Viktória Mohácsi - Inside the box

07 December 1999

I was approximately sixteen years old when I first began to work for the media. It was 1992 when I first went inside the building of the Hungarian state television. I remember it clearly - I felt so small, like a dwarf. Everything was so big and I felt that everything was out of my reach. I was amazed to be inside this building where everything happens, where people’s clothing is always nice. I felt that it was a place where the magic would be on my side.

At that time I was in journalism school, and Ms Ágnes Daróczi, then the editor of Patrin, the Romani programme of the Hungarian state television, came to my school and asked me to audition to be a presenter in her programme. Ágnes Daróczi is a prominent Romani activist in Hungary who became well-known in the late 1980s. After a short, nervous probation period, I was on the screen almost every week for five years. After I graduated high school in 1993, I began to work full time as an editor and presenter for Patrin. One year later, in 1994, the editor of a mainstream cultural programme broadcast before the evening news asked me to work for them as well. I became the first Romani person in Hungary to appear as a presenter on mainstream television.

My heart was in the Romani program. Of course I also worked for the cultural news, but the greater part of my energy went into the program for Roma. I brought Romani cultural affairs into the other program as well, but there is a big gap between the way in which things can be presented to Gazhe - what we call non-Roma in Hungary - and what we present on the Romani program. I remember one example in particular: every spring, Roma in Hungary make a pilgrimage to a place called Csatka. They pray there to the Holy Virgin Mary. There is a little spring there, and if you wash your face with the spring water, it is said that you will have good health. One year I went out to make a documentary film on the Romani pilgrimage to Csatka. But I made two versions. For the version for the Gazhe, I asked the people to take off the gold they were wearing during interviews. If Gazhe see Romani gold on television, they say things like, "why are the Gypsies crying for help? Look at them - they are loaded with gold! If I had that much gold, I wouldn't have any problems!" I decided that rather than try to explain why it is important to Roma to wear gold during a pilgrimage, I would leave that detail out; in the cultural news, the longest reportage lasts only fifty seconds, so I only told the viewers why Roma were going to Csatka and left out any complicating issues. Roma, however, know why wearing gold is important during a pilgrimage to the Holy Virgin Mary, and it would have been odd if we left out that detail for the Romani program. Some of Roma go on foot to the holy site, but all of them wear a gold necklace with the Virgin Mary on it. Most of the people on the pilgrimage were poor, and some of them had spent all their savings to buy gold for this day.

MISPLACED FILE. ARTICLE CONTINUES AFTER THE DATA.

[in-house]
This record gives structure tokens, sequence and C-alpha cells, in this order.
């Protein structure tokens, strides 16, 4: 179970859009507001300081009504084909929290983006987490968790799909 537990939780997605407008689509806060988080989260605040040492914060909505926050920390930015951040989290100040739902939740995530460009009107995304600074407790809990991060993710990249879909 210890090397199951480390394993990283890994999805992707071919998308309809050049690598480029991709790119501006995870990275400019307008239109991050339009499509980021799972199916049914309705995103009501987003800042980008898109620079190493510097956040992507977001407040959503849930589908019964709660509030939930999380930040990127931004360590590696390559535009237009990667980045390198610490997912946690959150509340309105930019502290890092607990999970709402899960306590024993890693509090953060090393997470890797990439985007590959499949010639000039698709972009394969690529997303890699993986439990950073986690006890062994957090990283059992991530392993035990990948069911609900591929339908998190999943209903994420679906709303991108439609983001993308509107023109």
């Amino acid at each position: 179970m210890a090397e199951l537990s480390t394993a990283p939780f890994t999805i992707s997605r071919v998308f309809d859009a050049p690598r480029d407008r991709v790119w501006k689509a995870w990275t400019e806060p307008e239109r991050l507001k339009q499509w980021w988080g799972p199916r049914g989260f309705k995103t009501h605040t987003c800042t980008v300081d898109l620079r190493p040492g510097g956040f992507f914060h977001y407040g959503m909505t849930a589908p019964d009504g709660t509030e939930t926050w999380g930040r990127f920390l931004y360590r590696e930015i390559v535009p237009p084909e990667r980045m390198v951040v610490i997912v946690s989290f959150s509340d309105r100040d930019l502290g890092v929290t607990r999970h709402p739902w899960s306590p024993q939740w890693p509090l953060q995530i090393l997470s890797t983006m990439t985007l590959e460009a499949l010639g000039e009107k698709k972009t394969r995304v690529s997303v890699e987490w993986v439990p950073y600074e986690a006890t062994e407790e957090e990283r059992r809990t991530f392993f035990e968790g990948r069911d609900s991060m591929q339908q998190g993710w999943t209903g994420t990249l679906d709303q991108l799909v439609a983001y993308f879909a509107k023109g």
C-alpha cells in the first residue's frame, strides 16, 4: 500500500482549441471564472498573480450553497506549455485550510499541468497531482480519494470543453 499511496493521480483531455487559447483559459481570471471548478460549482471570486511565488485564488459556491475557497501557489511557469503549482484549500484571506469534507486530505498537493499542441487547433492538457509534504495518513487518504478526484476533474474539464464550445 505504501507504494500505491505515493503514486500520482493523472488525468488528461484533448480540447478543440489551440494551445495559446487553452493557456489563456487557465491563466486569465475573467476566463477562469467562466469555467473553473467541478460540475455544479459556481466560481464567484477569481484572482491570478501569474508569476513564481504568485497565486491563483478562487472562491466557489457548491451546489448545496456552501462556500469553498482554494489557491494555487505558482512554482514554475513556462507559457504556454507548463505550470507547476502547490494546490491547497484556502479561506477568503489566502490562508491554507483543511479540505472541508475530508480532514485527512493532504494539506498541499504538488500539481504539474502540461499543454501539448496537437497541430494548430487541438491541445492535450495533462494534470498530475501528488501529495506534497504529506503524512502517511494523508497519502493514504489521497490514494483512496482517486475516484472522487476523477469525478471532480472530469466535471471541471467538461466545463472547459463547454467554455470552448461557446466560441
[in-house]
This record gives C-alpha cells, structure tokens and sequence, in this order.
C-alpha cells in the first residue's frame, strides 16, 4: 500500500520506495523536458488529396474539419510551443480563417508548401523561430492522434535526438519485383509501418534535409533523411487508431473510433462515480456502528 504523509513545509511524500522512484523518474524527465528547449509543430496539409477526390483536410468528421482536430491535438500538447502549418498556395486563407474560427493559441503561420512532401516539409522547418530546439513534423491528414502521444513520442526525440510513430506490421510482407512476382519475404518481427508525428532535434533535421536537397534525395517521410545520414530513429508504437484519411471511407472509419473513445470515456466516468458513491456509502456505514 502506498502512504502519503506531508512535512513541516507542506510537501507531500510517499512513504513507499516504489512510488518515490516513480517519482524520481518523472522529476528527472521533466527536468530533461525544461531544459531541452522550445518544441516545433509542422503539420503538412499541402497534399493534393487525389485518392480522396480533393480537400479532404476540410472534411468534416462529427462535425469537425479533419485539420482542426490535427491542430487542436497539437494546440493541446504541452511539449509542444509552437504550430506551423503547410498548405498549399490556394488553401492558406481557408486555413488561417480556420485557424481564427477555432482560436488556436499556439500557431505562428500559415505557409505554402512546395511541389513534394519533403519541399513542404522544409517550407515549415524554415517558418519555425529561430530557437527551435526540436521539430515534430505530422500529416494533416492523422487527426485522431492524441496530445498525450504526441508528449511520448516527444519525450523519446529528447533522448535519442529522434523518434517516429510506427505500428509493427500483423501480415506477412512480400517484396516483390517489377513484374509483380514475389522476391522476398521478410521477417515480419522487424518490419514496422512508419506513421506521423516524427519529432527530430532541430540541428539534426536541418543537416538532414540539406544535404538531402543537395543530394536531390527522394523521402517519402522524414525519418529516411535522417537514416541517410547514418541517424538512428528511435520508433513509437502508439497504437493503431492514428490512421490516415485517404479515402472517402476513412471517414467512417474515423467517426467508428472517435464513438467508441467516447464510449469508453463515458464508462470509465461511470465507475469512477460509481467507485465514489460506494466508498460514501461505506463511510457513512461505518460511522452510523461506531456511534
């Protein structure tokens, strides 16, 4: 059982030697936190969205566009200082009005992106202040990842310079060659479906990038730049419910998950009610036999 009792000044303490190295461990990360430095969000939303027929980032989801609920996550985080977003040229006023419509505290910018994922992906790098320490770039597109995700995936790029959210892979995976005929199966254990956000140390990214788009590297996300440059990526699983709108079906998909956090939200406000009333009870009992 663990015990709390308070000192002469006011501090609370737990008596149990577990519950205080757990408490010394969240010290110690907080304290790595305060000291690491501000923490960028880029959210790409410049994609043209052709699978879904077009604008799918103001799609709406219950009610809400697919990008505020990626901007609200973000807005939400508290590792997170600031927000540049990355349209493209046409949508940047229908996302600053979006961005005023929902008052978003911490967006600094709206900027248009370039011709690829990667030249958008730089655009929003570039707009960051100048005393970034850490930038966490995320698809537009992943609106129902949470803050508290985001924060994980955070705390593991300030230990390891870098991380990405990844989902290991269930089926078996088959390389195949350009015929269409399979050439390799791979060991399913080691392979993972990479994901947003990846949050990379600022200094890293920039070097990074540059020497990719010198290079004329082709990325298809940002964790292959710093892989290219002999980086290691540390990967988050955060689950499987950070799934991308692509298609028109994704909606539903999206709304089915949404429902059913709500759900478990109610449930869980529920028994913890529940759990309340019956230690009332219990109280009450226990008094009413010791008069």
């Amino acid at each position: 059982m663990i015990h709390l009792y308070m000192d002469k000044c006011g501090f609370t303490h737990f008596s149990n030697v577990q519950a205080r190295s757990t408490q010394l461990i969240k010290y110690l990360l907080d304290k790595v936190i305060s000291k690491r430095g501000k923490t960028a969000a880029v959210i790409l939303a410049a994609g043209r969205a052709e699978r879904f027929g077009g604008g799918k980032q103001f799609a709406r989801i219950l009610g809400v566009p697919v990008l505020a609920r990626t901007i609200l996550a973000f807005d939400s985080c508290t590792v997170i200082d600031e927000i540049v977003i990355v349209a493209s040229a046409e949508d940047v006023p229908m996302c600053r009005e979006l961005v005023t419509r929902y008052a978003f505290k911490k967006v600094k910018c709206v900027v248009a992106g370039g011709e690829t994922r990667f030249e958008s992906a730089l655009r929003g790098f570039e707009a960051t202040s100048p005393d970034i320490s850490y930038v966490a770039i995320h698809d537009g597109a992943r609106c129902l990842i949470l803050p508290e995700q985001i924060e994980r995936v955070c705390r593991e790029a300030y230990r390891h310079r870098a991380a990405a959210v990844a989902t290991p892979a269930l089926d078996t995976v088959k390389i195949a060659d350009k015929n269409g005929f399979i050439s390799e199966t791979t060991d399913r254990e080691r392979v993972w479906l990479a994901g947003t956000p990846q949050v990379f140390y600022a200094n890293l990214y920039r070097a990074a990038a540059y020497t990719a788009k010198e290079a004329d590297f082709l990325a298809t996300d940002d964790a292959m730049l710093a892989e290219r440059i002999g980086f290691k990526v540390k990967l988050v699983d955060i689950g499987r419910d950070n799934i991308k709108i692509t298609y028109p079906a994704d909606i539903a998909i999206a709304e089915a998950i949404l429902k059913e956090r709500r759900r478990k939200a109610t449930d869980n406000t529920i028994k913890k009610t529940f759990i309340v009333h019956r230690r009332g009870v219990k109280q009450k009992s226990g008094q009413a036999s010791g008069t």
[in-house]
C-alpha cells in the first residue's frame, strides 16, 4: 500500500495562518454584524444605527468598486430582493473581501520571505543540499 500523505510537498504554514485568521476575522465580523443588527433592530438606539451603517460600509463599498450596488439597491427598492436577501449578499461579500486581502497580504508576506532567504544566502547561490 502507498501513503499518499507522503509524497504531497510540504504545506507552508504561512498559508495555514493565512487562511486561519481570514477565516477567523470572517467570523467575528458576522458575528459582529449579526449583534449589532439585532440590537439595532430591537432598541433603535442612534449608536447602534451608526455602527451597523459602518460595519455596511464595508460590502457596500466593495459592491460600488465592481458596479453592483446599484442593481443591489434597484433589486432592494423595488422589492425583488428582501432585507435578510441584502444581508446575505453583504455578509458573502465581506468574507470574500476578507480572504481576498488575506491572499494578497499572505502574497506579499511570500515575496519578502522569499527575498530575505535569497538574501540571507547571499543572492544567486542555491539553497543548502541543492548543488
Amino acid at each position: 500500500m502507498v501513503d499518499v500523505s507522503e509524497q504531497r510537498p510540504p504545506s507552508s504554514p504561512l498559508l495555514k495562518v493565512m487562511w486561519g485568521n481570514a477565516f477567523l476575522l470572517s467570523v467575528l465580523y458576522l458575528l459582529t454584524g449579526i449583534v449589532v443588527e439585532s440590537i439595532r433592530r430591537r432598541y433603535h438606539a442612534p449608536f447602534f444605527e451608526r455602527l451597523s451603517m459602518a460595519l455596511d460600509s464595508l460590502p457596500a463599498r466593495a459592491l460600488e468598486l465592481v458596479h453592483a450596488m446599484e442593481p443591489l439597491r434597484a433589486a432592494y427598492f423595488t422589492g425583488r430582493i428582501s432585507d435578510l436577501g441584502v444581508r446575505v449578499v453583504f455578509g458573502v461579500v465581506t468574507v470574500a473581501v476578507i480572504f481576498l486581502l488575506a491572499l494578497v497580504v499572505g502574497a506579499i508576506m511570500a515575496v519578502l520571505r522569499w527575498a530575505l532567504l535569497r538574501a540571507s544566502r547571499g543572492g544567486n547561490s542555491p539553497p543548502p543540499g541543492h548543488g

The editorial staff of Patrin worked together for five years, but after that, politics came into our life. In Hungary, there is a special system for minority representation in government; thirteen minorities with official status, including Roma, can form so-called “minority local governments” and a “national minority self-government”- the so-called “NGS”. All of these are advisory bodies, but the national body has a significant budget and is a showpiece to demonstrate that Hungary treats its Romani minority better than the facts indicate. Besides, the NGS also has the ear of the Hungarian government, and the government regards the NGS as their only legitimate Romani partner. There have so far been two elections for Romani self-governments, in 1994 and in 1998/1999, and in both elections, the organization Lungo Drom, led by Mr Flórián Farkas, has dominated both local and national elections. Since Lungo Drom is the most compliant of the national organisations, many people believe that the election system is weighted so that no critical voices appear among the official national Romani representation in Hungary.